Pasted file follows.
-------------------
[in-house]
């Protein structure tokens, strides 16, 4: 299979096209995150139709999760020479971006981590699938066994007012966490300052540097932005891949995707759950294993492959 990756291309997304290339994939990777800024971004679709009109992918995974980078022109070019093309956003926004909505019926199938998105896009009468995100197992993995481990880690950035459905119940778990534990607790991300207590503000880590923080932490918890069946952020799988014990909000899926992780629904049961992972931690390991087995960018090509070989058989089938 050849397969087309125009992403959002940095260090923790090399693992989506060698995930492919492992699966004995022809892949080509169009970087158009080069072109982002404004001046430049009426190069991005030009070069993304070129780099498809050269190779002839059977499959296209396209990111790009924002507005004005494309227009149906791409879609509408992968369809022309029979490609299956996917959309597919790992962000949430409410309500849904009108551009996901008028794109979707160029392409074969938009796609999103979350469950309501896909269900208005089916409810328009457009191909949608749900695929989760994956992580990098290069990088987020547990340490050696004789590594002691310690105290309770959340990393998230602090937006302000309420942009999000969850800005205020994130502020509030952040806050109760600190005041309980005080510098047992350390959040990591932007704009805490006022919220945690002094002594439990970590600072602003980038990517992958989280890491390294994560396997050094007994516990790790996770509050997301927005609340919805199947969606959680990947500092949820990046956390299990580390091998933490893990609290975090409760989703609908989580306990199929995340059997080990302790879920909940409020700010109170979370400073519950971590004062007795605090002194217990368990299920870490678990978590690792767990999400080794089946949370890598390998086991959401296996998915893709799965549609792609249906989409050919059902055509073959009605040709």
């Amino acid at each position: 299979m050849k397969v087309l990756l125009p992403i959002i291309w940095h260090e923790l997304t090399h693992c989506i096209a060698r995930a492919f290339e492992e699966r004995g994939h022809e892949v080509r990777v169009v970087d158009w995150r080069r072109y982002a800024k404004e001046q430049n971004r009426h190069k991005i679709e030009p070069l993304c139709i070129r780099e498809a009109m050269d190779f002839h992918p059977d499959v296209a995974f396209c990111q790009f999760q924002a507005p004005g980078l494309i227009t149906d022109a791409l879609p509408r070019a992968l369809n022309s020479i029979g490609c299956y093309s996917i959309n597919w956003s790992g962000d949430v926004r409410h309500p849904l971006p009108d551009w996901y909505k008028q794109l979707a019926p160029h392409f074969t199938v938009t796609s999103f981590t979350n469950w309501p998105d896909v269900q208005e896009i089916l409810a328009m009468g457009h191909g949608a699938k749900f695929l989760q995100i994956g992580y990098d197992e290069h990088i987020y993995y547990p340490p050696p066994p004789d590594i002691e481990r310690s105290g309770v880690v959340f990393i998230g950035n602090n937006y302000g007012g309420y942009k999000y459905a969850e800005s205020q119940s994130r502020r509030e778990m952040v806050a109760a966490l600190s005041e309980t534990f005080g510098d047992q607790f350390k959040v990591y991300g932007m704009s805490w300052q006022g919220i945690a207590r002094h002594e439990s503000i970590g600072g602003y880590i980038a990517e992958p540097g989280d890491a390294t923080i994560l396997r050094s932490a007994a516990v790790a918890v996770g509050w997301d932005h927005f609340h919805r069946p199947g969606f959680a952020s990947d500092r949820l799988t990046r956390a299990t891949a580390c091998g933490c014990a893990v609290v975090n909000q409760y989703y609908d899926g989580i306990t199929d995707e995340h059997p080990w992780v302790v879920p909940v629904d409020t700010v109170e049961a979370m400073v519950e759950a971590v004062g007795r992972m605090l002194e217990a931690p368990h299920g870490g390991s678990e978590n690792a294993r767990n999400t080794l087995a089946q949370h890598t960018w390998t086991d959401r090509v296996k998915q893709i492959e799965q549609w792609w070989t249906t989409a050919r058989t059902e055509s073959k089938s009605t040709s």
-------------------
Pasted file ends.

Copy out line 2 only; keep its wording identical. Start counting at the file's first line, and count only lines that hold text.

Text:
């Protein structure tokens, strides 16, 4: 299979096209995150139709999760020479971006981590699938066994007012966490300052540097932005891949995707759950294993492959 990756291309997304290339994939990777800024971004679709009109992918995974980078022109070019093309956003926004909505019926199938998105896009009468995100197992993995481990880690950035459905119940778990534990607790991300207590503000880590923080932490918890069946952020799988014990909000899926992780629904049961992972931690390991087995960018090509070989058989089938 050849397969087309125009992403959002940095260090923790090399693992989506060698995930492919492992699966004995022809892949080509169009970087158009080069072109982002404004001046430049009426190069991005030009070069993304070129780099498809050269190779002839059977499959296209396209990111790009924002507005004005494309227009149906791409879609509408992968369809022309029979490609299956996917959309597919790992962000949430409410309500849904009108551009996901008028794109979707160029392409074969938009796609999103979350469950309501896909269900208005089916409810328009457009191909949608749900695929989760994956992580990098290069990088987020547990340490050696004789590594002691310690105290309770959340990393998230602090937006302000309420942009999000969850800005205020994130502020509030952040806050109760600190005041309980005080510098047992350390959040990591932007704009805490006022919220945690002094002594439990970590600072602003980038990517992958989280890491390294994560396997050094007994516990790790996770509050997301927005609340919805199947969606959680990947500092949820990046956390299990580390091998933490893990609290975090409760989703609908989580306990199929995340059997080990302790879920909940409020700010109170979370400073519950971590004062007795605090002194217990368990299920870490678990978590690792767990999400080794089946949370890598390998086991959401296996998915893709799965549609792609249906989409050919059902055509073959009605040709």